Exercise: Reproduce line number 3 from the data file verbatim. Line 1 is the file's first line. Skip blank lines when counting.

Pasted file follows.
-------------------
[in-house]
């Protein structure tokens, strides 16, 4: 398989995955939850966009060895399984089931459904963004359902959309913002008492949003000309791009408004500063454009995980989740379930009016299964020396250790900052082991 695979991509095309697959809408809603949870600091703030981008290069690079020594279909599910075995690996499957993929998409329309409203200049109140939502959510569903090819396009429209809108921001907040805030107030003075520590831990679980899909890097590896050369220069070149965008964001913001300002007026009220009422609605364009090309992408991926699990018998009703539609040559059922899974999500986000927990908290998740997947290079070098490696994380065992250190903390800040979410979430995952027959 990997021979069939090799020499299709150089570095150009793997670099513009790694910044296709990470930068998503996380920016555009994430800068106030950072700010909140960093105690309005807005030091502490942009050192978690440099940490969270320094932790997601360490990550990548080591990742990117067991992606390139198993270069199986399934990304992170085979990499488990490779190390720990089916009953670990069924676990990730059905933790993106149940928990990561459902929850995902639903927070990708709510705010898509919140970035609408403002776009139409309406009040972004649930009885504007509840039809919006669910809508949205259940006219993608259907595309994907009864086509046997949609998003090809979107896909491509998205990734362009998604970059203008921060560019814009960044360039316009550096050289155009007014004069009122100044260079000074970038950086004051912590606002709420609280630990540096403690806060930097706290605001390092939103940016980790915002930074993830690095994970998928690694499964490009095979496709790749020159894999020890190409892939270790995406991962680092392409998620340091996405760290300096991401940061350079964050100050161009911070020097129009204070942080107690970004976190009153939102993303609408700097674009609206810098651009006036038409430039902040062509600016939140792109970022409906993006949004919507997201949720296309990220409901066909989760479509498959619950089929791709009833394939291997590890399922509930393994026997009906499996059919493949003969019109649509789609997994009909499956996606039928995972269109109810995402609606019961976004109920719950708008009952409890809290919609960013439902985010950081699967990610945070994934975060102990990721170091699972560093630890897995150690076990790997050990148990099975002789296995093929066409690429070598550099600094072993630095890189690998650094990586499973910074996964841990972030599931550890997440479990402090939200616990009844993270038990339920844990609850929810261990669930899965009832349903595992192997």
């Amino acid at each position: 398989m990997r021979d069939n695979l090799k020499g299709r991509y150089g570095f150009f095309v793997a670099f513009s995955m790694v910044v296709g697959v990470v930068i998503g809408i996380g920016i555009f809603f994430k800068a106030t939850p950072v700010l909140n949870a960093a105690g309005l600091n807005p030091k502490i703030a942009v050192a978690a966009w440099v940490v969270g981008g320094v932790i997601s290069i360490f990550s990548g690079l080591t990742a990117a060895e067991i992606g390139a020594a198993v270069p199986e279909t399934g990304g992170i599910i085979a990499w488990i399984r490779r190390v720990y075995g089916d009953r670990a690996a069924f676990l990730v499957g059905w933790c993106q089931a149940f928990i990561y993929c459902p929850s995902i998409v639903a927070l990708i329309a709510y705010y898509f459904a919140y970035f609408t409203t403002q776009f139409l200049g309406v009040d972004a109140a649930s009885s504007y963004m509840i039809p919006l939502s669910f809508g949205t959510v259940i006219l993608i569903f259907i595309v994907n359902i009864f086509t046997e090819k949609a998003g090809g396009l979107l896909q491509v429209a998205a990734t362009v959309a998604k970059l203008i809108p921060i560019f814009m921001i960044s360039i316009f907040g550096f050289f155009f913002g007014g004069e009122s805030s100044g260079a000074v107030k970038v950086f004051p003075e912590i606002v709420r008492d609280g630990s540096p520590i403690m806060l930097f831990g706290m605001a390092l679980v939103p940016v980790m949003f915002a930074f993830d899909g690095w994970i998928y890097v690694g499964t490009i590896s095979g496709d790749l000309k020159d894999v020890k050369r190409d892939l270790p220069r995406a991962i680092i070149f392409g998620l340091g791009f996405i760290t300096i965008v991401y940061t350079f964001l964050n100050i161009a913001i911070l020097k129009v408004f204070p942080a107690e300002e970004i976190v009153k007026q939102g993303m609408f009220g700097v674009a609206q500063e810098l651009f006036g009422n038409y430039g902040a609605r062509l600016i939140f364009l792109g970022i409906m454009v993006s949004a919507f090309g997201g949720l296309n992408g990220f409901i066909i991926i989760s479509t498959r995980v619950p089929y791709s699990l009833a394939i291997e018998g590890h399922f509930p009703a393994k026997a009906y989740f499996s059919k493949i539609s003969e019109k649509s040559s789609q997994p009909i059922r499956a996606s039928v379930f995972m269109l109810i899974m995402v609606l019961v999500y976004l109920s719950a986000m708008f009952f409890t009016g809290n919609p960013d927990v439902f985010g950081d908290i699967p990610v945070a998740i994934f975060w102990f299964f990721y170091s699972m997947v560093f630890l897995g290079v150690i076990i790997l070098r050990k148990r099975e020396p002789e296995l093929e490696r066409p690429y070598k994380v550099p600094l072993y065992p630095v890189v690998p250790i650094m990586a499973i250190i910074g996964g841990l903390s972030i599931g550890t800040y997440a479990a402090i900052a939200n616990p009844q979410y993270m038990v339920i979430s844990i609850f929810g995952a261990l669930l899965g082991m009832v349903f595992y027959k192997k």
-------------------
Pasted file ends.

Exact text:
């Amino acid at each position: 398989m990997r021979d069939n695979l090799k020499g299709r991509y150089g570095f150009f095309v793997a670099f513009s995955m790694v910044v296709g697959v990470v930068i998503g809408i996380g920016i555009f809603f994430k800068a106030t939850p950072v700010l909140n949870a960093a105690g309005l600091n807005p030091k502490i703030a942009v050192a978690a966009w440099v940490v969270g981008g320094v932790i997601s290069i360490f990550s990548g690079l080591t990742a990117a060895e067991i992606g390139a020594a198993v270069p199986e279909t399934g990304g992170i599910i085979a990499w488990i399984r490779r190390v720990y075995g089916d009953r670990a690996a069924f676990l990730v499957g059905w933790c993106q089931a149940f928990i990561y993929c459902p929850s995902i998409v639903a927070l990708i329309a709510y705010y898509f459904a919140y970035f609408t409203t403002q776009f139409l200049g309406v009040d972004a109140a649930s009885s504007y963004m509840i039809p919006l939502s669910f809508g949205t959510v259940i006219l993608i569903f259907i595309v994907n359902i009864f086509t046997e090819k949609a998003g090809g396009l979107l896909q491509v429209a998205a990734t362009v959309a998604k970059l203008i809108p921060i560019f814009m921001i960044s360039i316009f907040g550096f050289f155009f913002g007014g004069e009122s805030s100044g260079a000074v107030k970038v950086f004051p003075e912590i606002v709420r008492d609280g630990s540096p520590i403690m806060l930097f831990g706290m605001a390092l679980v939103p940016v980790m949003f915002a930074f993830d899909g690095w994970i998928y890097v690694g499964t490009i590896s095979g496709d790749l000309k020159d894999v020890k050369r190409d892939l270790p220069r995406a991962i680092i070149f392409g998620l340091g791009f996405i760290t300096i965008v991401y940061t350079f964001l964050n100050i161009a913001i911070l020097k129009v408004f204070p942080a107690e300002e970004i976190v009153k007026q939102g993303m609408f009220g700097v674009a609206q500063e810098l651009f006036g009422n038409y430039g902040a609605r062509l600016i939140f364009l792109g970022i409906m454009v993006s949004a919507f090309g997201g949720l296309n992408g990220f409901i066909i991926i989760s479509t498959r995980v619950p089929y791709s699990l009833a394939i291997e018998g590890h399922f509930p009703a393994k026997a009906y989740f499996s059919k493949i539609s003969e019109k649509s040559s789609q997994p009909i059922r499956a996606s039928v379930f995972m269109l109810i899974m995402v609606l019961v999500y976004l109920s719950a986000m708008f009952f409890t009016g809290n919609p960013d927990v439902f985010g950081d908290i699967p990610v945070a998740i994934f975060w102990f299964f990721y170091s699972m997947v560093f630890l897995g290079v150690i076990i790997l070098r050990k148990r099975e020396p002789e296995l093929e490696r066409p690429y070598k994380v550099p600094l072993y065992p630095v890189v690998p250790i650094m990586a499973i250190i910074g996964g841990l903390s972030i599931g550890t800040y997440a479990a402090i900052a939200n616990p009844q979410y993270m038990v339920i979430s844990i609850f929810g995952a261990l669930l899965g082991m009832v349903f595992y027959k192997k």